The Raj Watch: the Defense Wins One. Should We Care?
By David Stout | April 12, 2011 3:26 pm

Hedge fund maestro Raj Rajaratnam won a ruling on Tuesday in his bid to avoid conviction in what the press has been calling the biggest insider-trading case in years.

The biggest such case in years? Ho hum, says ones seasoned white collar defense lawyer, asserting that journalists have been wildly exaggerating how complex and interesting the case really is. More about that in a minute.

First, the ruling. U.S. Judge Richard J. Holwell, presiding over the trial in the Southern District of New York, decided that Geoffrey Canada, the educator and social activist who appeared in the much-praised documentary film “Waiting for ‘Superman,’” can testify as to the defendant’s character. Canada’s Harlem Children’s Zone has benefited from the generosity of Rajaratnam, founder of the Galleon Group LLC hedge fund.

“I will allow the character witness because the government itself has raised the issue of alleged greed by the defendant,” Holwell said before the jury came into the Manhattan courtroom on the second day of the defense’s case, according to a Reuters account.

John Dowd, the chief defense lawyer, had asked the judge on Monday if he could call Canada because prosecutor Jonathan Streeter told jurors way back at the trial’s March 9 opening that the case was about “greed and corruption.”

We would like to raise a question, confident as we do that the jurors will follow standard instructions and not contaminate themselves by reading press accounts of the case. What does Rajaratnam’s generosity have to do with the charges against him, which assert that he made some $63.8 million (the figure changes, as we noted recently) by illicitly trading on information not available to others?

Well, maybe the defense team needs to try anything. “I wouldn’t want to be Raj Rajaratnam’s lawyer right now,” writes Andrew Ross Sorkin of The New York Times. Sorkin’s point is that the prosecution has laid out a lot of damning evidence, including snippets like this one, from a tape-recorded phone call in which Rajaratnam says, “I heard yesterday from somebody who’s on the board of Goldman Sachs that they are going to lose $2 per share.”

Sorkin also cites a call in which Rajaratnam explained that he bought a stock because he was sure it would go up. “We know because one of our guys is on the board,” Rajaratnam said.

“Why Mr. Rajaratnam decided to fight the case, with so many witnesses in taped conversation with him, is a mystery,” Sorkin writes. “I am left thinking he must have decided that he had nothing to lose and that if his lawyers could persuade just one juror, it would be worth going to trial. But I’m still glad I’m not his lawyer.”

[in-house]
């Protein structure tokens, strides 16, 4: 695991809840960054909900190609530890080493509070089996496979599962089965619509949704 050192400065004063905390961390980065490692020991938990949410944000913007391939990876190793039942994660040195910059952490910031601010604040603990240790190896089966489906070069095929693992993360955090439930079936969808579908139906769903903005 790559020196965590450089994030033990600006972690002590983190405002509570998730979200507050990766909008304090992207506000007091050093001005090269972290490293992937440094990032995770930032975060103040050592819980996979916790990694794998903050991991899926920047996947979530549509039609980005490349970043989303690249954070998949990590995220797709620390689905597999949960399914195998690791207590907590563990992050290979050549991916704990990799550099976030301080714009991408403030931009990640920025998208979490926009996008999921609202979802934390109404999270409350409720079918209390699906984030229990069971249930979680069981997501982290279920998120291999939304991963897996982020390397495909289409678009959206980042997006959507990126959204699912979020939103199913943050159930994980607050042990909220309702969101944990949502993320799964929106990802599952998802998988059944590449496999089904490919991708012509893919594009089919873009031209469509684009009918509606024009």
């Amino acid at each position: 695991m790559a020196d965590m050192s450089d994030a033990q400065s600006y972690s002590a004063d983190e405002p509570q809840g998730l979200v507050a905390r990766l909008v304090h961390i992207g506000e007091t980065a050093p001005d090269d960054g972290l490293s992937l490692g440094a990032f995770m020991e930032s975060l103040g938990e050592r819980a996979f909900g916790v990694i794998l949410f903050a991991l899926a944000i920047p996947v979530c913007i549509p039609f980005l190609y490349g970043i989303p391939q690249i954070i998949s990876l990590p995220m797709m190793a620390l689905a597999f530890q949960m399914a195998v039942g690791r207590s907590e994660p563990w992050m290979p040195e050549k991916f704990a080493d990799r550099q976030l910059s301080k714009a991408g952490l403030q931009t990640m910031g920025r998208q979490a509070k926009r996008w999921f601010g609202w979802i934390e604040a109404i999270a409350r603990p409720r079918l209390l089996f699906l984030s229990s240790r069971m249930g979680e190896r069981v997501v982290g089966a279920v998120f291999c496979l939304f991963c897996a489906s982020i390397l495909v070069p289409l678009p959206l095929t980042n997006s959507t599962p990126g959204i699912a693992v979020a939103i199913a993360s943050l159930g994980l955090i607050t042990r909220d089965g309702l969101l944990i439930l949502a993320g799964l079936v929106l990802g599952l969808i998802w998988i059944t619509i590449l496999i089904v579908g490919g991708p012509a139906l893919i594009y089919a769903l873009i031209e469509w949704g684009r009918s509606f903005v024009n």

And that is exactly the wrong view, asserts Solomon L. Wisenberg, the white collar defense lawyer we mentioned up top.  Dowd, Rajaratnam’s top lawyer, can’t lose, Wisenberg opines on the White Collar Crime Prof blog: “If Rajaratnam is found guilty, it’s no big deal, because everyone in the defense bar expects it. If Rajaratnam is acquitted, Dowd is a magician.”

“If the government loses this case, the prosecutors should rend their garments and put on sackcloth and ashes,” Wisenberg writes. “Really. Acquittal will only come through jury nullification or confusion.”

What’s more, declares Wisenberg, of Barnes &  Thornburg LLP, “The case is not complex, legally or factually. It isn’t even interesting, except for John Dowd’s Charles Laughton routine. Nor are the issues novel.”

“Contrary to popular myth, fueled by the press, insider trading is not notoriously difficult to prosecute,” Wisenberg writes. “It is notoriously easy to detect and prosecute. Most people caught at it plead guilty.” As have 19 of 26 defendants in the Rajaratnam case, he notes.

Charles Laughton? For our younger readers, Laughton, who died in 1962, was a British actor famed for playing Nero, Henry VIII and Captain William Bligh of “Mutiny on the Bounty” fame.

Anyhow, Wisenberg’s impressive resume includes his service as deputy independent counsel to Kenneth Starr, who investigated President Bill Clinton in connection with real estate dealings in Arkansas and, um, other matters. He also boasts extensive white collar defense experience. So we probably shouldn’t disagree with him.

But we will, up to a point. “Most people caught at it plead guilty,” he says of insider trading. But surely they’re not all caught, are they?


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